EDITORIAL

Year of the Reef

Science  14 Dec 2007:
Vol. 318, Issue 5857, pp. 1695
DOI: 10.1126/science.1153230

The coral reefs of the world, on which the news focus section of this issue of Science concentrates, are important for all sorts of reasons. For many, exploration by diving provides a unique connection with a fascinating natural ecosystem. For scientists, including climate scientists, the health of reefs provides insight into the physical and biological welfare of the oceans as a whole. And for conservation biologists, shallow-water reefs are remarkable hot spots of biodiversity; those that surround oceanic islands often include a level of specialized endemic species that rivals that on the islands themselves. But the corals of the world are in trouble, and that's why we need the International Year of the Reef (IYOR) in 2008.

There are two problems, both of them serious. The addition of carbon dioxide and other greenhouse gases to the atmosphere has altered both the ocean's temperature and its acidity. Because most shallow-water corals exist near their temperature optimum, some are becoming heat-bleached. The more problematic concomitant of climate change is that when carbon dioxide is absorbed by the oceans, as 30% of global industrial production is, it forms bicarbonate and hydrogen ions, which lower ocean pH and threaten the carbonate structure of the reef with dissolution. Since the industrial revolution, average ocean pH has been reduced by about 0.1 unit, and models predict further loss of 0.3 or 0.4 unit by the end of the century. Thomas Lovejoy, president of the H. John Heinz III Center for Science, Economics, and the Environment, calls it “the single most profound environmental change I've learned about in my entire career.” In Australia, which has the best-managed reefs in the world, the Institute of Marine Science conducts continuous monitoring to document these changes.

CREDIT: ANDY ARRISON

If only those were the only problems. In many areas, coral reefs that are unprotected or inadequately protected are being harvested. In Indonesia 10 years ago, the minister of the environment showed me a video taken of poachers applying cyanide to a reef to harvest stunned but living Napoleon wrasse and other delicacies bound for upscale restaurants in Hong Kong and Singapore. Other harvesters are after species of Corallium, the beautiful living red or pink corals that are traded globally. Because the United States imports 60% of that commodity, mainly for use as aquarium decorations, we ought to be pushing to have them listed for sanctions.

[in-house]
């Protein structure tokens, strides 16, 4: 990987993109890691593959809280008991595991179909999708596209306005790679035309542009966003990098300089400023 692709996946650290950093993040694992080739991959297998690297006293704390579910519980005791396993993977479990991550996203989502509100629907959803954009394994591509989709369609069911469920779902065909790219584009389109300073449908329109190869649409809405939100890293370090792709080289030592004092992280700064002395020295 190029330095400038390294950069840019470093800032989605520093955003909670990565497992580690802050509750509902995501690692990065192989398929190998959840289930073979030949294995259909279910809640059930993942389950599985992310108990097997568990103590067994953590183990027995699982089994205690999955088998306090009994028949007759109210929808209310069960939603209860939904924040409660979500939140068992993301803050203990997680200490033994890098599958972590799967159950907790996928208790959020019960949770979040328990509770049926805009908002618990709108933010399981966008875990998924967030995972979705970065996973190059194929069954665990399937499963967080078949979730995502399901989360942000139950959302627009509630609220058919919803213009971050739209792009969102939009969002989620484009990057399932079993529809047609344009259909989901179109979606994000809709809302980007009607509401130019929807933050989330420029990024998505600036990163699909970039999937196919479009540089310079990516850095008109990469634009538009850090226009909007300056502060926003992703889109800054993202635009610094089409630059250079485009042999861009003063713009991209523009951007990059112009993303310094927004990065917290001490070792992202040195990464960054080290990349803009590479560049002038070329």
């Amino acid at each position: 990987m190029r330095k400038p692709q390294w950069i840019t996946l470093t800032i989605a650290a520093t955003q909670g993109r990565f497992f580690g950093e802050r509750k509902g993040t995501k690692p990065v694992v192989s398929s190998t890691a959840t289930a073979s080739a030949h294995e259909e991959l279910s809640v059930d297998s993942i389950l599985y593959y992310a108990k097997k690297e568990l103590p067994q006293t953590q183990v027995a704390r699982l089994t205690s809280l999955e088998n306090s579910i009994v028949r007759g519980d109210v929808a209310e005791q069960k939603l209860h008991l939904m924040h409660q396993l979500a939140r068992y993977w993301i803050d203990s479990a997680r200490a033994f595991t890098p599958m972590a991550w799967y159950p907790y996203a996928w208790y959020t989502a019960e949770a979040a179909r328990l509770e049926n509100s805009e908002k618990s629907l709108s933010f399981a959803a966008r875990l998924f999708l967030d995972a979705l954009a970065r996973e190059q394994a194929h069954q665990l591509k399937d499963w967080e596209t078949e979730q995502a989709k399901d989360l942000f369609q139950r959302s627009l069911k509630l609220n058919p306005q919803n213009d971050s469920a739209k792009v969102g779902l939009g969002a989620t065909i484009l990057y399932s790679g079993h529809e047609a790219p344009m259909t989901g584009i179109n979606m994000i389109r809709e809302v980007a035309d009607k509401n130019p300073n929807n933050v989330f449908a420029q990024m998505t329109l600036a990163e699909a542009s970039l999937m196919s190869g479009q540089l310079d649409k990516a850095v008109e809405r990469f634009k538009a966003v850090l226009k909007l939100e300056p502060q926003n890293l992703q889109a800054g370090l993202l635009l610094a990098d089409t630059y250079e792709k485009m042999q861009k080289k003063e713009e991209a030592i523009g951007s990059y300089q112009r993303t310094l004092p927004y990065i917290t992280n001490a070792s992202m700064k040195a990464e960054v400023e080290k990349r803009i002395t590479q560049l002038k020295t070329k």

Given the reasons for caring about coral and the threats to its survival, it's not surprising that a large number of people and organizations are interested in reef protection. The IYOR has gathered interest and support from many of these. SeaWeb, a long-lived and effective conservation group, has a strategy of teaming with fashion editors and journals to remind everyone that coral is “too precious to wear” as jewelry. Although shallow reefs are the central concern, a symposium at next year's annual meeting of the American Association for the Advancement of Science will address the role of deep-sea corals, species that are under threat from disruption by bottom trawling or other harvesting.

Some good things are happening already. The U.S. House of Representatives passed, on 22 October, the Coral Reef Conservation Act (H.R. 1205). A Senate bill is out of committee. Final legislation should include strict provisions regulating coral trade, and scientists should continue to make recommendations, including supporting a listing of corals under the Convention on International Trade in Endangered Species (CITES), denied last year by secret ballot in The Hague. Alas, the next Conference of the Parties to CITES won't happen till 2010.

Scientists meanwhile have some good work to do. Data on monitoring and changes in status, along with modeling predictions of temperature and pH effects, should be brought to governments and the public. The failure to gain a CITES listing through political efforts should be rectified. Finally, the United States could grab the front end of the problem by taking serious steps to mitigate carbon dioxide emissions: the root cause of global warming and the reef problem. Experience suggests that for this, we might have to await an election.

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